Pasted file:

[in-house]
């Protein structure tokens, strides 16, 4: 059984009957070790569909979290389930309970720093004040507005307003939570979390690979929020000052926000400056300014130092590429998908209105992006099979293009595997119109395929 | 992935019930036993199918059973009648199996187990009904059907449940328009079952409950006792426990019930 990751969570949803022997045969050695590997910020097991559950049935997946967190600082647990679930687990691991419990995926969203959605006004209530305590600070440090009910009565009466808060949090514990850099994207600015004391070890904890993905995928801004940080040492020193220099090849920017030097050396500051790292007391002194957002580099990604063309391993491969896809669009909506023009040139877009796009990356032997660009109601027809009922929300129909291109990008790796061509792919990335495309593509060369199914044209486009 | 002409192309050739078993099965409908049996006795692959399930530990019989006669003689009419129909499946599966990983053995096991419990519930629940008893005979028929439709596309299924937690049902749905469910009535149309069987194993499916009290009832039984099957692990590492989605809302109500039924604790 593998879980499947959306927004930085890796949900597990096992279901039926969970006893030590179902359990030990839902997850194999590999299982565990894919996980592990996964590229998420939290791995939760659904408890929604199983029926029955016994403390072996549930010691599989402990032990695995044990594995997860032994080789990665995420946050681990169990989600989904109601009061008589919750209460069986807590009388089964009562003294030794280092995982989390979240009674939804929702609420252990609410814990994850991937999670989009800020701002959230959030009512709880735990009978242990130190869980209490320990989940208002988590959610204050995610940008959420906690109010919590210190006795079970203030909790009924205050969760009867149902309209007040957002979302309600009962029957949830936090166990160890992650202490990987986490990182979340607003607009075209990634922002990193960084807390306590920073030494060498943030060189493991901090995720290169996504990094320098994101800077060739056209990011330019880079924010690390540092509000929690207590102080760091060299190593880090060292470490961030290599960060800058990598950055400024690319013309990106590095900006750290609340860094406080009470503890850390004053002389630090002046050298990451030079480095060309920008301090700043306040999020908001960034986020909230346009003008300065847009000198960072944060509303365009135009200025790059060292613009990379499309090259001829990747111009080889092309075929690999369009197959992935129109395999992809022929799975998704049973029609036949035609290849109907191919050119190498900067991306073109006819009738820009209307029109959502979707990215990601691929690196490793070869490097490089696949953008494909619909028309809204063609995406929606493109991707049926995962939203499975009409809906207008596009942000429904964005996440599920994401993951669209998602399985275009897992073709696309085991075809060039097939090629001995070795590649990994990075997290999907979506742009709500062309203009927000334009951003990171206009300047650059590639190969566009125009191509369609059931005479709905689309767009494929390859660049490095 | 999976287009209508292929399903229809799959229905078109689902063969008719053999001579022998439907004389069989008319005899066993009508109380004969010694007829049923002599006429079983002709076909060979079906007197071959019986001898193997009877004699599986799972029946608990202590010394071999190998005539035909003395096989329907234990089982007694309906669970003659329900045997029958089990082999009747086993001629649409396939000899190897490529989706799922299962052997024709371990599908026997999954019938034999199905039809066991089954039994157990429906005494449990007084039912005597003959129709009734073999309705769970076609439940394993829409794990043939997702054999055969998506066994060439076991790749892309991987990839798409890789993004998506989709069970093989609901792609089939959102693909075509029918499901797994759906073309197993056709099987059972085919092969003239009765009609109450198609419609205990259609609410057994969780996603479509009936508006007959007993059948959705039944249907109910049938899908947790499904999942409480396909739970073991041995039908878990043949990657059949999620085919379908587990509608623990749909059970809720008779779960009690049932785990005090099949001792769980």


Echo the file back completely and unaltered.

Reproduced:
[in-house]
């Protein structure tokens, strides 16, 4: 059984009957070790569909979290389930309970720093004040507005307003939570979390690979929020000052926000400056300014130092590429998908209105992006099979293009595997119109395929 | 992935019930036993199918059973009648199996187990009904059907449940328009079952409950006792426990019930 990751969570949803022997045969050695590997910020097991559950049935997946967190600082647990679930687990691991419990995926969203959605006004209530305590600070440090009910009565009466808060949090514990850099994207600015004391070890904890993905995928801004940080040492020193220099090849920017030097050396500051790292007391002194957002580099990604063309391993491969896809669009909506023009040139877009796009990356032997660009109601027809009922929300129909291109990008790796061509792919990335495309593509060369199914044209486009 | 002409192309050739078993099965409908049996006795692959399930530990019989006669003689009419129909499946599966990983053995096991419990519930629940008893005979028929439709596309299924937690049902749905469910009535149309069987194993499916009290009832039984099957692990590492989605809302109500039924604790 593998879980499947959306927004930085890796949900597990096992279901039926969970006893030590179902359990030990839902997850194999590999299982565990894919996980592990996964590229998420939290791995939760659904408890929604199983029926029955016994403390072996549930010691599989402990032990695995044990594995997860032994080789990665995420946050681990169990989600989904109601009061008589919750209460069986807590009388089964009562003294030794280092995982989390979240009674939804929702609420252990609410814990994850991937999670989009800020701002959230959030009512709880735990009978242990130190869980209490320990989940208002988590959610204050995610940008959420906690109010919590210190006795079970203030909790009924205050969760009867149902309209007040957002979302309600009962029957949830936090166990160890992650202490990987986490990182979340607003607009075209990634922002990193960084807390306590920073030494060498943030060189493991901090995720290169996504990094320098994101800077060739056209990011330019880079924010690390540092509000929690207590102080760091060299190593880090060292470490961030290599960060800058990598950055400024690319013309990106590095900006750290609340860094406080009470503890850390004053002389630090002046050298990451030079480095060309920008301090700043306040999020908001960034986020909230346009003008300065847009000198960072944060509303365009135009200025790059060292613009990379499309090259001829990747111009080889092309075929690999369009197959992935129109395999992809022929799975998704049973029609036949035609290849109907191919050119190498900067991306073109006819009738820009209307029109959502979707990215990601691929690196490793070869490097490089696949953008494909619909028309809204063609995406929606493109991707049926995962939203499975009409809906207008596009942000429904964005996440599920994401993951669209998602399985275009897992073709696309085991075809060039097939090629001995070795590649990994990075997290999907979506742009709500062309203009927000334009951003990171206009300047650059590639190969566009125009191509369609059931005479709905689309767009494929390859660049490095 | 999976287009209508292929399903229809799959229905078109689902063969008719053999001579022998439907004389069989008319005899066993009508109380004969010694007829049923002599006429079983002709076909060979079906007197071959019986001898193997009877004699599986799972029946608990202590010394071999190998005539035909003395096989329907234990089982007694309906669970003659329900045997029958089990082999009747086993001629649409396939000899190897490529989706799922299962052997024709371990599908026997999954019938034999199905039809066991089954039994157990429906005494449990007084039912005597003959129709009734073999309705769970076609439940394993829409794990043939997702054999055969998506066994060439076991790749892309991987990839798409890789993004998506989709069970093989609901792609089939959102693909075509029918499901797994759906073309197993056709099987059972085919092969003239009765009609109450198609419609205990259609609410057994969780996603479509009936508006007959007993059948959705039944249907109910049938899908947790499904999942409480396909739970073991041995039908878990043949990657059949999620085919379908587990509608623990749909059970809720008779779960009690049932785990005090099949001792769980």